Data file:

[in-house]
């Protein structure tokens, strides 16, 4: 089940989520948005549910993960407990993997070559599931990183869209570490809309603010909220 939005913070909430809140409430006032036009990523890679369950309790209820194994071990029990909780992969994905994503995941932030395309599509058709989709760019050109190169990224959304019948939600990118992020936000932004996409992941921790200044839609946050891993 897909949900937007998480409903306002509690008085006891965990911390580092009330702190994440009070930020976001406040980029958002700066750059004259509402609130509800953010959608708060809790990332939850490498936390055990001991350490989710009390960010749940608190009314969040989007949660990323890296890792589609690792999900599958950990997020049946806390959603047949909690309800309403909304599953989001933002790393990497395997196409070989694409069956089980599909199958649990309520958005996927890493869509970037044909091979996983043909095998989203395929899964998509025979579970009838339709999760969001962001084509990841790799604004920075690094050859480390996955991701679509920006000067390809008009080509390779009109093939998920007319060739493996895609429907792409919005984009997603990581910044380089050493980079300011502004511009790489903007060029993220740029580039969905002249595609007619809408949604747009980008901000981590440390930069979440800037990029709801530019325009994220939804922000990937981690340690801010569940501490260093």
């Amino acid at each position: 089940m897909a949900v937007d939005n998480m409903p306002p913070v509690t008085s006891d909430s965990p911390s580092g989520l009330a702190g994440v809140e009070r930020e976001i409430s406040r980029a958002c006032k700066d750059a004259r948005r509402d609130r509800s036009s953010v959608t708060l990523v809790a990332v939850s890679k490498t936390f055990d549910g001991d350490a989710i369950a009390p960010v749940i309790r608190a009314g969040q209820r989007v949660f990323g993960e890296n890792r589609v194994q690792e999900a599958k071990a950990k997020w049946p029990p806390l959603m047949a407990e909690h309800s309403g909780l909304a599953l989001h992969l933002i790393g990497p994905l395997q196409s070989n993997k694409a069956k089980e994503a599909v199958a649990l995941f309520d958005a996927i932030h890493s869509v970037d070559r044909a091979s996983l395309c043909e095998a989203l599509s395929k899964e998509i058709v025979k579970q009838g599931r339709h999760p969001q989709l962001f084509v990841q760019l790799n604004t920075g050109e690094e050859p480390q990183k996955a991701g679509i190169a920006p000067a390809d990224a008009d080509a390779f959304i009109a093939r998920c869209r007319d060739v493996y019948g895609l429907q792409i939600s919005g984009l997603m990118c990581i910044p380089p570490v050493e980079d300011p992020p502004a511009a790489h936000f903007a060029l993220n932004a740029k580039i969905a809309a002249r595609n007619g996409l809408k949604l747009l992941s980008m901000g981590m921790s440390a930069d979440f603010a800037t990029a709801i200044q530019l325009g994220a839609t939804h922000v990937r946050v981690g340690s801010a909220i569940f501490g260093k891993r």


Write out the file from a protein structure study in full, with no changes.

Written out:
[in-house]
């Protein structure tokens, strides 16, 4: 089940989520948005549910993960407990993997070559599931990183869209570490809309603010909220 939005913070909430809140409430006032036009990523890679369950309790209820194994071990029990909780992969994905994503995941932030395309599509058709989709760019050109190169990224959304019948939600990118992020936000932004996409992941921790200044839609946050891993 897909949900937007998480409903306002509690008085006891965990911390580092009330702190994440009070930020976001406040980029958002700066750059004259509402609130509800953010959608708060809790990332939850490498936390055990001991350490989710009390960010749940608190009314969040989007949660990323890296890792589609690792999900599958950990997020049946806390959603047949909690309800309403909304599953989001933002790393990497395997196409070989694409069956089980599909199958649990309520958005996927890493869509970037044909091979996983043909095998989203395929899964998509025979579970009838339709999760969001962001084509990841790799604004920075690094050859480390996955991701679509920006000067390809008009080509390779009109093939998920007319060739493996895609429907792409919005984009997603990581910044380089050493980079300011502004511009790489903007060029993220740029580039969905002249595609007619809408949604747009980008901000981590440390930069979440800037990029709801530019325009994220939804922000990937981690340690801010569940501490260093």
């Amino acid at each position: 089940m897909a949900v937007d939005n998480m409903p306002p913070v509690t008085s006891d909430s965990p911390s580092g989520l009330a702190g994440v809140e009070r930020e976001i409430s406040r980029a958002c006032k700066d750059a004259r948005r509402d609130r509800s036009s953010v959608t708060l990523v809790a990332v939850s890679k490498t936390f055990d549910g001991d350490a989710i369950a009390p960010v749940i309790r608190a009314g969040q209820r989007v949660f990323g993960e890296n890792r589609v194994q690792e999900a599958k071990a950990k997020w049946p029990p806390l959603m047949a407990e909690h309800s309403g909780l909304a599953l989001h992969l933002i790393g990497p994905l395997q196409s070989n993997k694409a069956k089980e994503a599909v199958a649990l995941f309520d958005a996927i932030h890493s869509v970037d070559r044909a091979s996983l395309c043909e095998a989203l599509s395929k899964e998509i058709v025979k579970q009838g599931r339709h999760p969001q989709l962001f084509v990841q760019l790799n604004t920075g050109e690094e050859p480390q990183k996955a991701g679509i190169a920006p000067a390809d990224a008009d080509a390779f959304i009109a093939r998920c869209r007319d060739v493996y019948g895609l429907q792409i939600s919005g984009l997603m990118c990581i910044p380089p570490v050493e980079d300011p992020p502004a511009a790489h936000f903007a060029l993220n932004a740029k580039i969905a809309a002249r595609n007619g996409l809408k949604l747009l992941s980008m901000g981590m921790s440390a930069d979440f603010a800037t990029a709801i200044q530019l325009g994220a839609t939804h922000v990937r946050v981690g340690s801010a909220i569940f501490g260093k891993r």